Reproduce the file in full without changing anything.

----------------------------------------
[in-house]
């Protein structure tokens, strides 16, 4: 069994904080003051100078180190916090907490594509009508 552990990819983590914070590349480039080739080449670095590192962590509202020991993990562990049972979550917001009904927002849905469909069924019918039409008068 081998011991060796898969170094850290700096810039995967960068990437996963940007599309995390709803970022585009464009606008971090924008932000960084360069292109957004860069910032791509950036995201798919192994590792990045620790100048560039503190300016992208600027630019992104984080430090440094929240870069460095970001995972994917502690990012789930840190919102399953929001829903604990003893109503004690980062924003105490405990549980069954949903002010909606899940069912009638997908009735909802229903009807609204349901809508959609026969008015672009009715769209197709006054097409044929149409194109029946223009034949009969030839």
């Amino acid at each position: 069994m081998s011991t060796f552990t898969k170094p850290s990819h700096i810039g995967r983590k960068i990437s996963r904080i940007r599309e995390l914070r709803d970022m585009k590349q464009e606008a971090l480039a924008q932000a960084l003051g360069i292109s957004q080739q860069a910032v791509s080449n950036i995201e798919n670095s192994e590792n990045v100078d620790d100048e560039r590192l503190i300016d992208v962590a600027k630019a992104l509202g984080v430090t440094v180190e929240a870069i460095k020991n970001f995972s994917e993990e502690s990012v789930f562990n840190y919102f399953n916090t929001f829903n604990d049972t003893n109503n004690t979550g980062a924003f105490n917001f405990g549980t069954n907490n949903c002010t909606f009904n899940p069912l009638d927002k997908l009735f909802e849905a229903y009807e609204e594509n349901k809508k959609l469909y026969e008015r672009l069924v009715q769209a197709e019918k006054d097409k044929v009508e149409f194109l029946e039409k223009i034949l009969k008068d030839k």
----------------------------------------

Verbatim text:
[in-house]
């Protein structure tokens, strides 16, 4: 069994904080003051100078180190916090907490594509009508 552990990819983590914070590349480039080739080449670095590192962590509202020991993990562990049972979550917001009904927002849905469909069924019918039409008068 081998011991060796898969170094850290700096810039995967960068990437996963940007599309995390709803970022585009464009606008971090924008932000960084360069292109957004860069910032791509950036995201798919192994590792990045620790100048560039503190300016992208600027630019992104984080430090440094929240870069460095970001995972994917502690990012789930840190919102399953929001829903604990003893109503004690980062924003105490405990549980069954949903002010909606899940069912009638997908009735909802229903009807609204349901809508959609026969008015672009009715769209197709006054097409044929149409194109029946223009034949009969030839």
């Amino acid at each position: 069994m081998s011991t060796f552990t898969k170094p850290s990819h700096i810039g995967r983590k960068i990437s996963r904080i940007r599309e995390l914070r709803d970022m585009k590349q464009e606008a971090l480039a924008q932000a960084l003051g360069i292109s957004q080739q860069a910032v791509s080449n950036i995201e798919n670095s192994e590792n990045v100078d620790d100048e560039r590192l503190i300016d992208v962590a600027k630019a992104l509202g984080v430090t440094v180190e929240a870069i460095k020991n970001f995972s994917e993990e502690s990012v789930f562990n840190y919102f399953n916090t929001f829903n604990d049972t003893n109503n004690t979550g980062a924003f105490n917001f405990g549980t069954n907490n949903c002010t909606f009904n899940p069912l009638d927002k997908l009735f909802e849905a229903y009807e609204e594509n349901k809508k959609l469909y026969e008015r672009l069924v009715q769209a197709e019918k006054d097409k044929v009508e149409f194109l029946e039409k223009i034949l009969k008068d030839k």